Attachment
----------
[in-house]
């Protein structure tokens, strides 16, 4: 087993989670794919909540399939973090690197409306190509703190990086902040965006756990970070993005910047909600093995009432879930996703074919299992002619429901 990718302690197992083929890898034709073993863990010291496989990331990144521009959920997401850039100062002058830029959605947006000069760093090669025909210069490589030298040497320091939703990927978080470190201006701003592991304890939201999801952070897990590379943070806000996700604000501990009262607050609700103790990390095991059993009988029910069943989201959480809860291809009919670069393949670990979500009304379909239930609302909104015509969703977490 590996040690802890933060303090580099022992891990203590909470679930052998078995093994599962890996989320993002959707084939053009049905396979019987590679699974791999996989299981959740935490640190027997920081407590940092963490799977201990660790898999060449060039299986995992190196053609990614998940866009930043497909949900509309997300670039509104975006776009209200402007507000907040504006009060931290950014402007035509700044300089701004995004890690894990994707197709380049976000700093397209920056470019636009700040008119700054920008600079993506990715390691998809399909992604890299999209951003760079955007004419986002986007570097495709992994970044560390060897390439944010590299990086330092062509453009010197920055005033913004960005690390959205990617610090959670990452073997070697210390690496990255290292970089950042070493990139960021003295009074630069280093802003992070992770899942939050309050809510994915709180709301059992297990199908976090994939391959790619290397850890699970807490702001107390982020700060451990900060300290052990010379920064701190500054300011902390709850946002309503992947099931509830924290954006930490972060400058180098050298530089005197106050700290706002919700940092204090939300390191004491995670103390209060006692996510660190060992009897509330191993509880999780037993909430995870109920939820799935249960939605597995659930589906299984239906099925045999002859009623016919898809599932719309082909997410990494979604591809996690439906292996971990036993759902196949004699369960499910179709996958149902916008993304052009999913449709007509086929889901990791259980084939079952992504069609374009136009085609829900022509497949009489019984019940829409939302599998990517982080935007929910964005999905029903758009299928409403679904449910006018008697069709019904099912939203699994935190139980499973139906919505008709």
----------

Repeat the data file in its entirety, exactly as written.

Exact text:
[in-house]
């Protein structure tokens, strides 16, 4: 087993989670794919909540399939973090690197409306190509703190990086902040965006756990970070993005910047909600093995009432879930996703074919299992002619429901 990718302690197992083929890898034709073993863990010291496989990331990144521009959920997401850039100062002058830029959605947006000069760093090669025909210069490589030298040497320091939703990927978080470190201006701003592991304890939201999801952070897990590379943070806000996700604000501990009262607050609700103790990390095991059993009988029910069943989201959480809860291809009919670069393949670990979500009304379909239930609302909104015509969703977490 590996040690802890933060303090580099022992891990203590909470679930052998078995093994599962890996989320993002959707084939053009049905396979019987590679699974791999996989299981959740935490640190027997920081407590940092963490799977201990660790898999060449060039299986995992190196053609990614998940866009930043497909949900509309997300670039509104975006776009209200402007507000907040504006009060931290950014402007035509700044300089701004995004890690894990994707197709380049976000700093397209920056470019636009700040008119700054920008600079993506990715390691998809399909992604890299999209951003760079955007004419986002986007570097495709992994970044560390060897390439944010590299990086330092062509453009010197920055005033913004960005690390959205990617610090959670990452073997070697210390690496990255290292970089950042070493990139960021003295009074630069280093802003992070992770899942939050309050809510994915709180709301059992297990199908976090994939391959790619290397850890699970807490702001107390982020700060451990900060300290052990010379920064701190500054300011902390709850946002309503992947099931509830924290954006930490972060400058180098050298530089005197106050700290706002919700940092204090939300390191004491995670103390209060006692996510660190060992009897509330191993509880999780037993909430995870109920939820799935249960939605597995659930589906299984239906099925045999002859009623016919898809599932719309082909997410990494979604591809996690439906292996971990036993759902196949004699369960499910179709996958149902916008993304052009999913449709007509086929889901990791259980084939079952992504069609374009136009085609829900022509497949009489019984019940829409939302599998990517982080935007929910964005999905029903758009299928409403679904449910006018008697069709019904099912939203699994935190139980499973139906919505008709």